Consistent with the theme of asset scarcity, we expect to see another record year in 1-4 family mortgages, with shrinking secondary market spreads and gain-on-sale profits. We are now well-into the FOMC interest rate cycle, thus this is not the time to be increasing exposure to mortgage lenders or hybrid REITs. With 30-year conventional mortgage rates closing in on 2.5% APR and the FOMC buying 1.5% MBS coupons as part of quantitative easing, this is a good time to take cash off the table in IMBs and REITs, and go buy a well-located residential home.

We own Annaly (NYSE:NLY) at 0.6x book value. It now trades just shy of 1x book. Tempting to sell it, but we wonder whether the periodic volatility tantrums will afford us another opportunity to buy a leveraged pile of agency MBS at half of par. Of note, despite the strong push from the FOMC, we do not expect to see the remaining nonbank mortgage IPOs pending to come to market in 2021.

Home price appreciation will be driven by the bottle-neck in terms of new housing construction, which lags badly behind population growth and obsolescence of existing housing stocks. This means that net-loss rates on bank owned and conventional 1-4s are likely to remain depressed for several more years, but double-digit delinquency rates on FHA loans are a source of future concern. The tale of credit losses due to COVID is a barbell, with some asset classes impaired and others rising in value on a cushion of FOMC credit.

As we noted in our earlier reports (“Nonbank Update: PennyMac Financial Services”), the funding overhang in government mortgage servicing is a particular worry as 2021 begins. So long as low interest rates drive mortgage lending volumes, the situation will be manageable. Once volumes begin to fall, however, then the funding situation with respect to Cares Act forbearance will become critical very quickly as bank lines are drawn.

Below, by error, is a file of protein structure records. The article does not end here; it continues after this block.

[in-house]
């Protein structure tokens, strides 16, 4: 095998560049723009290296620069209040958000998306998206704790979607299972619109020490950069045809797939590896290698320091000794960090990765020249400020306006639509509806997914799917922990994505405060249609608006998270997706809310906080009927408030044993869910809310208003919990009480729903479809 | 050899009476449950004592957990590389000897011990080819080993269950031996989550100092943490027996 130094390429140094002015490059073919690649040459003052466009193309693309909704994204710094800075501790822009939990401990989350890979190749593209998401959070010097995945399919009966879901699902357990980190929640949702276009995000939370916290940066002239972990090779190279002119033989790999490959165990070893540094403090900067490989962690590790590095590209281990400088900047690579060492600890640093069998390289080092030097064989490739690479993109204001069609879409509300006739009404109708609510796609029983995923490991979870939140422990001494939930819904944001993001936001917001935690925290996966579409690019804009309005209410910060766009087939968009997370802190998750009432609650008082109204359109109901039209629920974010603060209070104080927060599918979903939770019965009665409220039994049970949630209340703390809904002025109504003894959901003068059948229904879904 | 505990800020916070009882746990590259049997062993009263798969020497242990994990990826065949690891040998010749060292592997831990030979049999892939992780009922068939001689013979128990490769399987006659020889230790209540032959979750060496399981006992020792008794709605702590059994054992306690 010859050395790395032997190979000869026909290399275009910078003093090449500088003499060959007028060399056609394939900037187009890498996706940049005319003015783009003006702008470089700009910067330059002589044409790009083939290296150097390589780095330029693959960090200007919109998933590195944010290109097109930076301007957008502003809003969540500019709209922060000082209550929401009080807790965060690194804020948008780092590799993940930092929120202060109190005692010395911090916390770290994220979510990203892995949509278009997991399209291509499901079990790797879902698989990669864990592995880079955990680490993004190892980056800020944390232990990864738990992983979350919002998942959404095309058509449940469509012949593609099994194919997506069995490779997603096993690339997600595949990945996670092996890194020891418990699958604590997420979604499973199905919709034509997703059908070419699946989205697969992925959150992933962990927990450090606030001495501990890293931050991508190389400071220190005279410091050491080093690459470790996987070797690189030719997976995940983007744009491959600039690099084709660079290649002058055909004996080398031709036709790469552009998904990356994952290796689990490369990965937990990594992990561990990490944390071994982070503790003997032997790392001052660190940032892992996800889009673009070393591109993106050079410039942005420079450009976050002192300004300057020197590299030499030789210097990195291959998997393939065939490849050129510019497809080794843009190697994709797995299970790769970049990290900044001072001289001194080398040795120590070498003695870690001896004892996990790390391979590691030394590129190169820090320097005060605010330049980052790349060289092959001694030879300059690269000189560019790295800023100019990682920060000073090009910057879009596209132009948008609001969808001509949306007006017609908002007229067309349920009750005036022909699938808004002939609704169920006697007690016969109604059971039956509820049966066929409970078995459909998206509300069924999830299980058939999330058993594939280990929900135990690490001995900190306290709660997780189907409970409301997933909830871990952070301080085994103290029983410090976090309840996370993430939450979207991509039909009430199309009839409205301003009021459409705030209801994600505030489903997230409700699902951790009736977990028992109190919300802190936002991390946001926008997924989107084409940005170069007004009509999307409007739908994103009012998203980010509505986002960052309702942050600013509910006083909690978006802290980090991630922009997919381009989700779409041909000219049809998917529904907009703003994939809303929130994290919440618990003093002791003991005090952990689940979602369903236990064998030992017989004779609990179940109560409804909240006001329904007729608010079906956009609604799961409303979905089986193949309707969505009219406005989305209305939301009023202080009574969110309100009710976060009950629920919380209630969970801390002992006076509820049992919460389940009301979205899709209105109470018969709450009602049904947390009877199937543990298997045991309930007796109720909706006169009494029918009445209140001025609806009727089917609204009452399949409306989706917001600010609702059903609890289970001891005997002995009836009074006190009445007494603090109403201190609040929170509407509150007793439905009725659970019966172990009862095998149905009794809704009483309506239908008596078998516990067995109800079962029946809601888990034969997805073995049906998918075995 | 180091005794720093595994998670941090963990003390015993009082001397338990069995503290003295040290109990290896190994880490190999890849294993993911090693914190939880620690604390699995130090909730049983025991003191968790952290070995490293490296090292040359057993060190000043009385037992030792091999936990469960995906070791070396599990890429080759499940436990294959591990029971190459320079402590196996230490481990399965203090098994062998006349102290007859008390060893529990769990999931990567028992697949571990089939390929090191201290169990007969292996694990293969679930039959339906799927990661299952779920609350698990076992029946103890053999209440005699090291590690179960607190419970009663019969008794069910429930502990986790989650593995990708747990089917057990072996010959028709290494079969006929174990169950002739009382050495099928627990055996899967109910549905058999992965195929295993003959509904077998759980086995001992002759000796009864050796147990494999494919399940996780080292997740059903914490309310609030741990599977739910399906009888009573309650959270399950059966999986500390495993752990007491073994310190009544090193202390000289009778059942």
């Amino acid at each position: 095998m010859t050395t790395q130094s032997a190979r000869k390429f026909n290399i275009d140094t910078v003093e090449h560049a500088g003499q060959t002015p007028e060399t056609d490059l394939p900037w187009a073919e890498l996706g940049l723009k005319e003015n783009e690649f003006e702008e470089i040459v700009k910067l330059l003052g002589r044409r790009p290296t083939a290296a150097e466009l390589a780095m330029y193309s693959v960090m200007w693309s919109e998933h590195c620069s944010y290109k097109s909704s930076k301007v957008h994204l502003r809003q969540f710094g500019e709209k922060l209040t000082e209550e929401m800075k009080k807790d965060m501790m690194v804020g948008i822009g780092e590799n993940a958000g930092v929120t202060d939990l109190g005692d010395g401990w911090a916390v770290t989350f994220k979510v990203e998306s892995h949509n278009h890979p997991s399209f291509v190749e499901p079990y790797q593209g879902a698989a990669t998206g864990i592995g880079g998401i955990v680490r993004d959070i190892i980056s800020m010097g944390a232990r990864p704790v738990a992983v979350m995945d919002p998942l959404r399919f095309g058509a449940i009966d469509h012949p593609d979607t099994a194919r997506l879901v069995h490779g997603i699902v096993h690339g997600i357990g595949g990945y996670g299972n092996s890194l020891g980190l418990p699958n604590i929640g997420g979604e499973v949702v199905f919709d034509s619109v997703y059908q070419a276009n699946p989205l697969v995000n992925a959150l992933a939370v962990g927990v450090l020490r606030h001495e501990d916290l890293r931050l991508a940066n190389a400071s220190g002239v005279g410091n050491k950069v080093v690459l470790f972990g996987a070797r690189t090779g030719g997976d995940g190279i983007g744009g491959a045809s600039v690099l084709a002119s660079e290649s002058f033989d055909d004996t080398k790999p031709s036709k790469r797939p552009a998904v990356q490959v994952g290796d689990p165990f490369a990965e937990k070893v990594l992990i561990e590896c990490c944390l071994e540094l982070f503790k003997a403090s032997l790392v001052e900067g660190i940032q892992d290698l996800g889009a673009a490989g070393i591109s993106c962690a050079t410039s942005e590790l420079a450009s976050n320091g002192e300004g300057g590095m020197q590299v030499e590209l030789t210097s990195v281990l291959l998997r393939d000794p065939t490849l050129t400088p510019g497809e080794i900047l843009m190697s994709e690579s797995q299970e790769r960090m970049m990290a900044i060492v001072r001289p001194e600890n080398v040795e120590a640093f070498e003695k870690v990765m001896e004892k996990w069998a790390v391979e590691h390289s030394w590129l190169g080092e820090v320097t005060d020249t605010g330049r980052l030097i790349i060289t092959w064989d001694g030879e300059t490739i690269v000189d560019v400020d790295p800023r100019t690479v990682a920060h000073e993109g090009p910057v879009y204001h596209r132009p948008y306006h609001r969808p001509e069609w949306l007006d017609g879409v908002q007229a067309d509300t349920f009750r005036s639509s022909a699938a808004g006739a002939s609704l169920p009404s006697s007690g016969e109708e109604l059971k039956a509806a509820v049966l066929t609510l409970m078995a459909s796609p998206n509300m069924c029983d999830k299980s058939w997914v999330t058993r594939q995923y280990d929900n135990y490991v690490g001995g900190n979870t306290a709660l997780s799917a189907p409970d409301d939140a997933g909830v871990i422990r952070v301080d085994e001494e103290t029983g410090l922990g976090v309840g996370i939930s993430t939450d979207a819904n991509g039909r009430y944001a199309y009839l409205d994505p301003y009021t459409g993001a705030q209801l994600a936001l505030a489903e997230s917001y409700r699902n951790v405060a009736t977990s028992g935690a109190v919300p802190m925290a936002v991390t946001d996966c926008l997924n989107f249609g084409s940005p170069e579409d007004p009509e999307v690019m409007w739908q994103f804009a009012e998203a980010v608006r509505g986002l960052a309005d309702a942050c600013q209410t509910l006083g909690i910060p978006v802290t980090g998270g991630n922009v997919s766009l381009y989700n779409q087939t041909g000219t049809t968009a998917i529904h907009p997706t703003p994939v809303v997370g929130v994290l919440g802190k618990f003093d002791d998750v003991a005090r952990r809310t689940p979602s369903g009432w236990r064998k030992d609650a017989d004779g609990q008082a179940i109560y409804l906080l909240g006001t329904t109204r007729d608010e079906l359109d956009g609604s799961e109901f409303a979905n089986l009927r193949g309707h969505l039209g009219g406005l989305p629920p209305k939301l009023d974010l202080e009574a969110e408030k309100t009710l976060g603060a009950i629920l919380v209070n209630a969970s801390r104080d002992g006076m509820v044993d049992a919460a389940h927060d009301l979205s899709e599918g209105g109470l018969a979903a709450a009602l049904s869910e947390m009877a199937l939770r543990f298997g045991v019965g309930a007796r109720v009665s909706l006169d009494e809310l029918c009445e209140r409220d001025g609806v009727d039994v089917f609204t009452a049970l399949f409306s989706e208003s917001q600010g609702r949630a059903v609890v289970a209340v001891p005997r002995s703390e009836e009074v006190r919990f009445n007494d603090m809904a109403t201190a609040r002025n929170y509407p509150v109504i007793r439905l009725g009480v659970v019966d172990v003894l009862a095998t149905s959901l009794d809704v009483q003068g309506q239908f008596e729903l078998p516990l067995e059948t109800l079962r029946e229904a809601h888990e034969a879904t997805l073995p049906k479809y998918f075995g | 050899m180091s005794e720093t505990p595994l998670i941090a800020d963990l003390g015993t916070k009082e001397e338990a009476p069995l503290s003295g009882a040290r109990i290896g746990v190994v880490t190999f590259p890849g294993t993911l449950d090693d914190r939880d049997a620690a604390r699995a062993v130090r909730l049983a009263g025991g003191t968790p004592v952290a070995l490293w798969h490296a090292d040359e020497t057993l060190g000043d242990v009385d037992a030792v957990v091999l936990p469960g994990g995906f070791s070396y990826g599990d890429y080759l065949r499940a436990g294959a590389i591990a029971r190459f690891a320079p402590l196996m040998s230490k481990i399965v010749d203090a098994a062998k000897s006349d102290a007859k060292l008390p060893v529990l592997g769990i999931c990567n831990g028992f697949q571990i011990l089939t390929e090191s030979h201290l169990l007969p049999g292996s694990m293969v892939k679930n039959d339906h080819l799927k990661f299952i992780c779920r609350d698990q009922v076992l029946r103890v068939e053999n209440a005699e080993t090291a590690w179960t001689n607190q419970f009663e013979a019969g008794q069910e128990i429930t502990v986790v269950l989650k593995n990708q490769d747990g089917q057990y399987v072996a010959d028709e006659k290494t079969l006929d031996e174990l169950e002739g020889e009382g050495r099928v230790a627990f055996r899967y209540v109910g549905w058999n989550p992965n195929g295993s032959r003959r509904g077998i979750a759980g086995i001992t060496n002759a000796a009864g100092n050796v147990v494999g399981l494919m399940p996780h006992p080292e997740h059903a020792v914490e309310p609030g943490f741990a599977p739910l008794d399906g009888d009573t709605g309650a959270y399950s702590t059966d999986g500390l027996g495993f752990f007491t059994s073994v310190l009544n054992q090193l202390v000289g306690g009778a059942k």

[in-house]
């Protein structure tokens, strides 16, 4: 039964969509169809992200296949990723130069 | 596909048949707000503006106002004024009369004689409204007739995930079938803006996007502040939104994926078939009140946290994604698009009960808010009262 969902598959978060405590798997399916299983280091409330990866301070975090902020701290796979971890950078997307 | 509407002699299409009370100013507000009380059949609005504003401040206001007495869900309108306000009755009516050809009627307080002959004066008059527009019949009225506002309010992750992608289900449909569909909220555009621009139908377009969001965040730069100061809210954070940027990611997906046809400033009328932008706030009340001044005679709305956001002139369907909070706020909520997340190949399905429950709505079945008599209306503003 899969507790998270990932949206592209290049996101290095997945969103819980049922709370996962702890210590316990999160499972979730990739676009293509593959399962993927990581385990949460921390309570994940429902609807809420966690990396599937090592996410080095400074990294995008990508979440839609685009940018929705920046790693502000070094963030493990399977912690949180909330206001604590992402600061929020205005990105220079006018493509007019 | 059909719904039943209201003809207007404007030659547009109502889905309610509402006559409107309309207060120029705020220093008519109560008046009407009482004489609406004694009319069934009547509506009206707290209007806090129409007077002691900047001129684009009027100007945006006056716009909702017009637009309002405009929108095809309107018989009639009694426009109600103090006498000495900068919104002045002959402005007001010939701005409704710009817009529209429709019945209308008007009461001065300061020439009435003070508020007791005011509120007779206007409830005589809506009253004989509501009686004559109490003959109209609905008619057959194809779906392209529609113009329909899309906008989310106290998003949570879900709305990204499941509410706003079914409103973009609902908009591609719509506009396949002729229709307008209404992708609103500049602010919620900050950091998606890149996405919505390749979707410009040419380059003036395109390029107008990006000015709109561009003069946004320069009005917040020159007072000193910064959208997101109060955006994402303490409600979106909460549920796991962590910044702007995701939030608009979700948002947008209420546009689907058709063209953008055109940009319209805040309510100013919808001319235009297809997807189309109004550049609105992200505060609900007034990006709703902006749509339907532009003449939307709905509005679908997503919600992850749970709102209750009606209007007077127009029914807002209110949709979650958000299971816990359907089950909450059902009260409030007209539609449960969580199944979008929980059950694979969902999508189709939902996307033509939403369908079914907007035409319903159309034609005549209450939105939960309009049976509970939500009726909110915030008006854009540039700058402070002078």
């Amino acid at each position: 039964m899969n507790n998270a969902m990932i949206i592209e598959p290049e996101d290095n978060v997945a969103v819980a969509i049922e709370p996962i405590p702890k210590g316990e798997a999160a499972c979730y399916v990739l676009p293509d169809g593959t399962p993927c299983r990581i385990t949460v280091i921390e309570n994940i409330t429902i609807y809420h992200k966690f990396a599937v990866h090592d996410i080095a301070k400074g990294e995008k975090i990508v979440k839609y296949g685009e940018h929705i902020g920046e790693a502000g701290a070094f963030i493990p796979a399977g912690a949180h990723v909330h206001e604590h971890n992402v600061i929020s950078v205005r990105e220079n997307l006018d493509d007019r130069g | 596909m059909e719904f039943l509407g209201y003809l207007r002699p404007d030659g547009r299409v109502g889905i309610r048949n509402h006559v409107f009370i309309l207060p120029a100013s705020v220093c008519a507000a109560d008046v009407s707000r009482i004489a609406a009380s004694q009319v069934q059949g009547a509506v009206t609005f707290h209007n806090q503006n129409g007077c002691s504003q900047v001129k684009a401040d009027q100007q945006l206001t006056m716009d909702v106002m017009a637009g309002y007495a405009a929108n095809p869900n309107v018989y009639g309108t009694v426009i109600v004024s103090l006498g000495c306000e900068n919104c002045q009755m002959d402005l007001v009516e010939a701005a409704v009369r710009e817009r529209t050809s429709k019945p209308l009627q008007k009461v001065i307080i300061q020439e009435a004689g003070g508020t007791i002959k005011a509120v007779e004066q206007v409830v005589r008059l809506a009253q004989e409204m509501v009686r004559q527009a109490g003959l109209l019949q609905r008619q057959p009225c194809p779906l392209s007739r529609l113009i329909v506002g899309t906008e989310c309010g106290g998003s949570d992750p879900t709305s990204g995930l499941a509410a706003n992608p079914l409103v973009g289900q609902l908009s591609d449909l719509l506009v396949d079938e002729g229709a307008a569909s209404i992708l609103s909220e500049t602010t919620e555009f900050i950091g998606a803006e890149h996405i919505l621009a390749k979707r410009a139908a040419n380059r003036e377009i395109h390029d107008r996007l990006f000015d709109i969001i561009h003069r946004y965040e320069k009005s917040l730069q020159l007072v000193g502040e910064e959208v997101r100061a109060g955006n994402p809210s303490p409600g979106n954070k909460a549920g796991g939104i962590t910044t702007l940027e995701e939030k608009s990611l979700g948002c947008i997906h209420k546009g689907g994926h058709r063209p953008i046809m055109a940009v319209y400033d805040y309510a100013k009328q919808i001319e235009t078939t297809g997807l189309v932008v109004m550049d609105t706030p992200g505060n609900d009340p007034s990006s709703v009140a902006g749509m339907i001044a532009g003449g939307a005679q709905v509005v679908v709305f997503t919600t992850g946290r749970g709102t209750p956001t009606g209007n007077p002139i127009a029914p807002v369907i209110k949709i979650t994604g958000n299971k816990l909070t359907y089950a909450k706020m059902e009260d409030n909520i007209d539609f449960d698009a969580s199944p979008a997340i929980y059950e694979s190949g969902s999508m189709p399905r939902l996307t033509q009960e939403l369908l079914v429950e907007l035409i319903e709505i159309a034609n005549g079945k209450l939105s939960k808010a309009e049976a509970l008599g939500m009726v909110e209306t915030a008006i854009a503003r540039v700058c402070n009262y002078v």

The top independent mortgage banks (IMBs) are offering conventional 30-year mortgages at 2.625% this week, while high-priced jumbos are just inside 3%. This is powerful economic stimulus that will propel mortgage debt issuance in 2021, but this is a banquet that will benefit nonbanks primarily even as commercial banks continue to back away from consumer exposures.

Look for JPMorgan Chase (NYSE:JPM) to repeat good performance in terms of mortgage banking in Q4. The numbers could be much higher if JPM and other large banks were still buying third party production. Once large banks have better visibility on credit in 2021, we may see JPM, Wells Fargo & Co (NYSE:WFC) and other money centers jump back into the mortgage market. The lion’s share of the profits in 1-4s this cycle, however, have already been gathered by the likes of PennyMac (NASDAQ: PFSI), Rocket Companies (NYSE:RKT), AmeriHome and Freedom.

Credit Markets

The size of the $900 billion spending package signed last night by President Donald Trump eliminates much of the uncertainty behind our earlier warning regarding the possibility of a taper or outright cessation of T-bill issuance by the US Treasury. (“Wag the Fed: Will the TGA force Rates Negative?”). Ralph Delguidice at Pavilion Global Markets described the situation last week:

There are dynamics in the US money market complex pushing short rates down to (and perhaps through) the zero bound. The response of the Fed and the U.S. Treasury will likely flatten the curve once again, but not in the way, most investors are prepared for.

Most economists and even many bond market strategists do not consider the financial relationship between the Federal Reserve and Treasury, a duality that has changed radically with the increase in the US budget deficit. We expect to see rates move steadily lower due to the FOMC’s policy mix of massive asset purchases and other measures, but the action or inaction of the Treasury is decisive. How quickly Treasury is able to spend its cash cushion will determine any market impact in terms of changes in new debt issuance.